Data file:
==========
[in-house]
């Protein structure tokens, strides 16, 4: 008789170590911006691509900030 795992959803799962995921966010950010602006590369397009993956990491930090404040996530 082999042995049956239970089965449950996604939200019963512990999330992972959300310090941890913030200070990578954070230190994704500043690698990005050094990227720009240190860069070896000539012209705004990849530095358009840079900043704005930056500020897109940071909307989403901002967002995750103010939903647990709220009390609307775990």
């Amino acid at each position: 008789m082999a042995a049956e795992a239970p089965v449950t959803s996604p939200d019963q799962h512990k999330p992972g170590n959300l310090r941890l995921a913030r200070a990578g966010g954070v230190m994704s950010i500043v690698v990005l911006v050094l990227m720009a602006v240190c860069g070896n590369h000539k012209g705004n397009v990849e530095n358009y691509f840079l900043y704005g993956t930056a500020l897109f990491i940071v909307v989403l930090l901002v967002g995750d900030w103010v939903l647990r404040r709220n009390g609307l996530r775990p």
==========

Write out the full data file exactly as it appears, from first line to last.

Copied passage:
[in-house]
């Protein structure tokens, strides 16, 4: 008789170590911006691509900030 795992959803799962995921966010950010602006590369397009993956990491930090404040996530 082999042995049956239970089965449950996604939200019963512990999330992972959300310090941890913030200070990578954070230190994704500043690698990005050094990227720009240190860069070896000539012209705004990849530095358009840079900043704005930056500020897109940071909307989403901002967002995750103010939903647990709220009390609307775990």
């Amino acid at each position: 008789m082999a042995a049956e795992a239970p089965v449950t959803s996604p939200d019963q799962h512990k999330p992972g170590n959300l310090r941890l995921a913030r200070a990578g966010g954070v230190m994704s950010i500043v690698v990005l911006v050094l990227m720009a602006v240190c860069g070896n590369h000539k012209g705004n397009v990849e530095n358009y691509f840079l900043y704005g993956t930056a500020l897109f990491i940071v909307v989403l930090l901002v967002g995750d900030w103010v939903l647990r404040r709220n009390g609307l996530r775990p």